Skip to main content

Forgotten Terror

March 2024
1min read


I was moved to write to you for two reasons after reading your November/December 2001 issue. The first was Nathan Ward’s statement (in “The Fire Last Time”) that the Wall Street bombing of 1920 was, “until the Oklahoma City devastation, the most deadly terrorist attack in American history.” The second was Kevin Baker’s statement (“In the News”) that “one standing rule at American Heritage is to be sure not to focus too much on New York City.”

On the morning of May 18, 1927, in the small town of Bath, Michigan, 43 people were killed, 44 including the killer. Thirty-nine of these were victims of the single bombing at the Bath school. The bomber, like Timothy McVeigh, was lashing out against the government. Perhaps I do not fully understand the term terrorist , or we are splitting hairs about the number of victims. Either way, mentioning this incident or qualifying some statements would have helped all of us out here in the sticks to really believe you truly do not focus too much on New York City.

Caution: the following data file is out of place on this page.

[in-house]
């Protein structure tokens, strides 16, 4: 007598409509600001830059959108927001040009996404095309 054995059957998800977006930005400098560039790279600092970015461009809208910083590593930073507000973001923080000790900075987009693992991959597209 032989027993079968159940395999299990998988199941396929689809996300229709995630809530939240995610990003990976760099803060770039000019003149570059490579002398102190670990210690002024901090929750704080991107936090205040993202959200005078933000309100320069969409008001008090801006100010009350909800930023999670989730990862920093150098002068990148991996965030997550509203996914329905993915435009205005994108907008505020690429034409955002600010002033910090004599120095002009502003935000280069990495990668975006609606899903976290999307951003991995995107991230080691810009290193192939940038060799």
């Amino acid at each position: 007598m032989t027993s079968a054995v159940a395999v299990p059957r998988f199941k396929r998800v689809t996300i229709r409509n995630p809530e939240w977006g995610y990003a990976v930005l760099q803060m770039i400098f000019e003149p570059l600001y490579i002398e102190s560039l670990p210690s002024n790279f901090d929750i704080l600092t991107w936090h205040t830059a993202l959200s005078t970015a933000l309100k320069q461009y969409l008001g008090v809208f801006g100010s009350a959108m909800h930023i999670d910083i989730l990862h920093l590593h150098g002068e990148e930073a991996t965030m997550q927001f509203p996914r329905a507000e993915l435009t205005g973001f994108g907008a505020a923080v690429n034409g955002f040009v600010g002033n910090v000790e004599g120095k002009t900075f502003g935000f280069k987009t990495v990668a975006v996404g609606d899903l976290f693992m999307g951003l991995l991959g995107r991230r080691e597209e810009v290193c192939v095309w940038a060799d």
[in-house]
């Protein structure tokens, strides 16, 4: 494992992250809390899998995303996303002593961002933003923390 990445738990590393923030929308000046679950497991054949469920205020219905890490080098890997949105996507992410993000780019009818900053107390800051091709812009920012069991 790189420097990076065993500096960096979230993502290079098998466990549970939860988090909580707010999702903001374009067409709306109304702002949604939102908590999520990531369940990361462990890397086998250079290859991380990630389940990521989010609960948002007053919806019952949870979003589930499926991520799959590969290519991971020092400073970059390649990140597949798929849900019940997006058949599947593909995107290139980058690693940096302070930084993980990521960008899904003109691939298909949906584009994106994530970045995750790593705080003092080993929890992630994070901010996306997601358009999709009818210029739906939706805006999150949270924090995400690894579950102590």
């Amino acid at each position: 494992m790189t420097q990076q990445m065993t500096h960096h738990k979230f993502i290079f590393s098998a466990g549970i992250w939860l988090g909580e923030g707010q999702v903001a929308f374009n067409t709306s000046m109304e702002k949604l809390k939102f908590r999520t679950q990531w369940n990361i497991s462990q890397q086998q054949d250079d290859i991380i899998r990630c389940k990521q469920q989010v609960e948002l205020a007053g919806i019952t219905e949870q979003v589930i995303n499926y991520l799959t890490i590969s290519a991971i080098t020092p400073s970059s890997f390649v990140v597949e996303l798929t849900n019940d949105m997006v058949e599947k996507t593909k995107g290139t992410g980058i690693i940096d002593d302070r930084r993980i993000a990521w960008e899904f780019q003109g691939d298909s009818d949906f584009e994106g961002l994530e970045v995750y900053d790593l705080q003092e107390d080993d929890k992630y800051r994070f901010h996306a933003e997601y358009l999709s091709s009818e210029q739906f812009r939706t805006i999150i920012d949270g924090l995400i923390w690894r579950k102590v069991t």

We hope you enjoy our work.

Please support this 72-year tradition of trusted historical writing and the volunteers that sustain it with a donation to American Heritage.

Donate